Stephen W. Stanton writes:

Yes and no.

Yes, people would never agree to pay for the government programs that they want.

No, this program is not going to cost $700b under most scenarios.

There's a very good chance the borrows money at a low rate to buy assets that will yeild a much higher rate. Net/net, the government comes out way ahead. This is basically the simplified model of an investment bank. Unlike an i-Bank, the government's funding cost will stay pretty low.

Yes, there is an outlay of perhaps $700b. But they taxpayers might get it all back and then some.

(but worse scenarios are somewhat likely, too).

Jusitn Ross writes:

Only if voters actually paid taxes, which many do not. Also, those with anti-market bias or socialist tendencies are going to be happy about this.

I thought it was generally true that the government doesn't really have to pay anything back. They can issue more debt in the current debts place. At least that's what I've been told.

Grant writes:

Question: Can anyone guess how much of these assets the market would purchase if the feds didn't do anything? Why is it assumed that the feds' purchase of these assets will yield returns if the market does not purchase them?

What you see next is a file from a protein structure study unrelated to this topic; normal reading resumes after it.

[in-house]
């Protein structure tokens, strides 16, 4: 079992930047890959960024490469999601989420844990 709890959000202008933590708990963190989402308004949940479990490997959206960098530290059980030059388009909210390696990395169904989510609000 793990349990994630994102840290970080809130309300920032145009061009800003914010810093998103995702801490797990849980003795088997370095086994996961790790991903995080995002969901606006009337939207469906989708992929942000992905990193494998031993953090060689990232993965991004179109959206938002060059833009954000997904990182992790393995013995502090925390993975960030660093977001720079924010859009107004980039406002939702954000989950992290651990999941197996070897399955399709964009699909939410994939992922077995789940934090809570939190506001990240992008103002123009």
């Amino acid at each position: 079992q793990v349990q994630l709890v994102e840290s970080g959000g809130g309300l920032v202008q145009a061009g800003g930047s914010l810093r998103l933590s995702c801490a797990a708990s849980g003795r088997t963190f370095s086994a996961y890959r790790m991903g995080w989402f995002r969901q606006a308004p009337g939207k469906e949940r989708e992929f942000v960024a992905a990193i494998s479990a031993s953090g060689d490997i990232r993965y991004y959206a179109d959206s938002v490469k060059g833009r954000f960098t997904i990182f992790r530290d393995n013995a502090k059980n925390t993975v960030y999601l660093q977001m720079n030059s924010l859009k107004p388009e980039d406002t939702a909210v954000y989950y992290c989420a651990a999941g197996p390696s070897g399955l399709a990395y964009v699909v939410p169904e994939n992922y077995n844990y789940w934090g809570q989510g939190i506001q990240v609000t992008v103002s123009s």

David writes:

Here's more on the public outcty. It's not so minimal.

[www.nytimes.com]

Jim Glass writes:
The minimal public outcry, therefore, hinges on "debt illusion" - the mistaken view that debts, unlike taxes, never really have to be paid. Am I right?

I think so, in fact I've seen blogs outright say this bailout will be free. For example...

What will the bailout cost the taxpayers?

As I argued in my previous post, it will not cost today’s taxpayers anything. But what will it cost future taxpayers? I suggested in my last post that perhaps the government could roll over its debt indefinitely, and no taxpayers would ever have to pay it off....

Yes, Virginia, when it comes to financing government bailouts of financial assets, there is a Santa Claus.

Of course, $700 billion present value is a triviality compared to $40 trillion present value for Medicare. Would the citizenry have voted for Medicare if it had come with a tax bill covering that cost attached?

We got the answer to that back when Congress tried to make seniors pay a teeeny little tad of a premium towards the cost of a long-term care insurance benefit provided through Medicare that they actually need -- and a mob of AARPers attacked Dan Rostenkowski in the street, litterally banging and rocking his car like he was driving though some third-world nation in the middle of a coup. Congress repealed that benefit quickly enough!

But what happens poltically when that deferred $40 trillion starts coming on budget about ten years from now?